Though you may think medical malpractice cases depend on whether a health care professional was negligent, many rely on the medical standard of care. Medical negligence is measured by the medical standard of care present during the events leading up to the alleged malpractice.
What is the Medical Standard of Care?
The legal standard of care is tied to the concept of the ‘reasonable person standard’ according to the Legal Information Institute (LII). This standard compares medical professionals to a similarly qualified person and asks whether that person, when faced with the same or a comparable set of circumstances, would have acted the same.
Medical standards of care differ depending on the people and circumstances involved and when and where the alleged malpractice was committed. This is reflected by the average person against which an individual is compared.
For example, a child’s actions would be compared against the average person within that same age group. In the same way, a doctor or other medical professional would be compared to another individual within their field.
Who Decides the Medical Standard of Care?
A qualified expert medical witness typically testifies about the applicable medical standard of care in medical malpractice suits. A medical witness would also be able to explain how a doctor or professional’s care deviated from that standard and how that deviation impacted (i.e, harmed) the plaintiff.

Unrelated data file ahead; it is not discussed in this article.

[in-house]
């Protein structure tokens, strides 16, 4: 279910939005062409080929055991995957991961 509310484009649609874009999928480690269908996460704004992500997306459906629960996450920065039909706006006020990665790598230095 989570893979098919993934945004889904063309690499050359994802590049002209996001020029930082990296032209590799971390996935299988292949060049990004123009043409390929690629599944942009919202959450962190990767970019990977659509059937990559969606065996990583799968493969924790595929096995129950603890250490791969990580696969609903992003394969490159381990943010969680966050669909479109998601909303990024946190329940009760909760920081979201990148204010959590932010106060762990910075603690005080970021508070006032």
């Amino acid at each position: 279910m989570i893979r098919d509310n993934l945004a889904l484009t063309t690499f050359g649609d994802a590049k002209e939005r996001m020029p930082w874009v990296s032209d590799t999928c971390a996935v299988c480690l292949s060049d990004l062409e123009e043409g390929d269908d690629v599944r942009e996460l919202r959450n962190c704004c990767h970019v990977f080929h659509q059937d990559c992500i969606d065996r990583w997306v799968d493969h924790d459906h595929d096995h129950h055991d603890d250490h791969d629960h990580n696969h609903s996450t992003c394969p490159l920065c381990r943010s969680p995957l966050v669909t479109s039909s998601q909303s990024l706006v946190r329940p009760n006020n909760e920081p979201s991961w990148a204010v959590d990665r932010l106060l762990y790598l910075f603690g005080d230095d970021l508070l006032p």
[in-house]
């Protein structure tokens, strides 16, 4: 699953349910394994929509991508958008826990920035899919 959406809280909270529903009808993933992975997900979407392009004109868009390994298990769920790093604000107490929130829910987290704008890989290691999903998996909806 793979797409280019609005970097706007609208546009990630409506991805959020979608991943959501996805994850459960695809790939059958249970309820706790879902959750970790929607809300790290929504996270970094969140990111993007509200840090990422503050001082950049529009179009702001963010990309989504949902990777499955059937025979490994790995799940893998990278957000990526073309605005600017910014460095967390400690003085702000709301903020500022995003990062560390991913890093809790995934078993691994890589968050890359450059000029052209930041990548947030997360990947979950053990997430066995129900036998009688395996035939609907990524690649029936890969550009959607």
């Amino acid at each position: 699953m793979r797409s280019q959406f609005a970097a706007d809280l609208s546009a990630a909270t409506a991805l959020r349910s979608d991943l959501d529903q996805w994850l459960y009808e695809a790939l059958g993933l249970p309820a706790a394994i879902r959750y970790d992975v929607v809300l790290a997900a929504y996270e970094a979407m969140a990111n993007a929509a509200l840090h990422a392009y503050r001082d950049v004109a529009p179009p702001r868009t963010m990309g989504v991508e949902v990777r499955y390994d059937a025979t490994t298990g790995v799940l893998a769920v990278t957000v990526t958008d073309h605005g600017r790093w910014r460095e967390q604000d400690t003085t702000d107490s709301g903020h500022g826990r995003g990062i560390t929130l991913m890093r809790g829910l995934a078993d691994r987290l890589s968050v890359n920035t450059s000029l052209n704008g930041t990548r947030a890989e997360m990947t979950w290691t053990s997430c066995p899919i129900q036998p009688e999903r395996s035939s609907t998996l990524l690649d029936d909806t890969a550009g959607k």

However, in this case, an essential distinction is that a medical witness does not set the medical standard of care; they can only testify about it. In reality, medical standards of care are created over time by various medical professionals, including doctors, medical researchers, multidisciplinary experts, government regulators, and writers for medical journals.
Medical standards of care are fluid; they evolve as technology advances, new treatments become available, and common practices change. As such, there may not always be consensus on the medical standard of care for a specific case.
How Do Standards of Care Affect Medical Malpractice Cases?
There are three basic aspects to winning a medical malpractice case: a plaintiff must (1) establish the medical standard of care, (2) prove the defendant failed to meet that standard, and (3) that the defendant’s failure led to an injury. However, standards of care differ depending on who was involved, where the alleged malpractice happened, and when it happened.
Additionally, plaintiffs will have to contend with rules and jurisdictions of medical standards of care. These fall into three primary categories:
· Respectable Minority – This rule states that care is not negligible if a respectable minority of doctors adhere to it; essentially, it means that care doesn’t have to be mainstream to be acceptable
· Locality – This rule states that medical standards of care may be geographically influenced; therefore, malpractice is only present if the medical standard of the surrounding community has not been met
· National – Though a national standard of care can be difficult to argue, this rule states that there are uniform procedures and field-specific standards that are the same for professionals across the country
These rules add another layer of nuance to medical standards of care. Compounding this complexity is that states each have their own laws regarding medical malpractice, standards of care, and the rules above. Please consult an attorney or legal professional to understand how they may affect your case or a potential malpractice suit.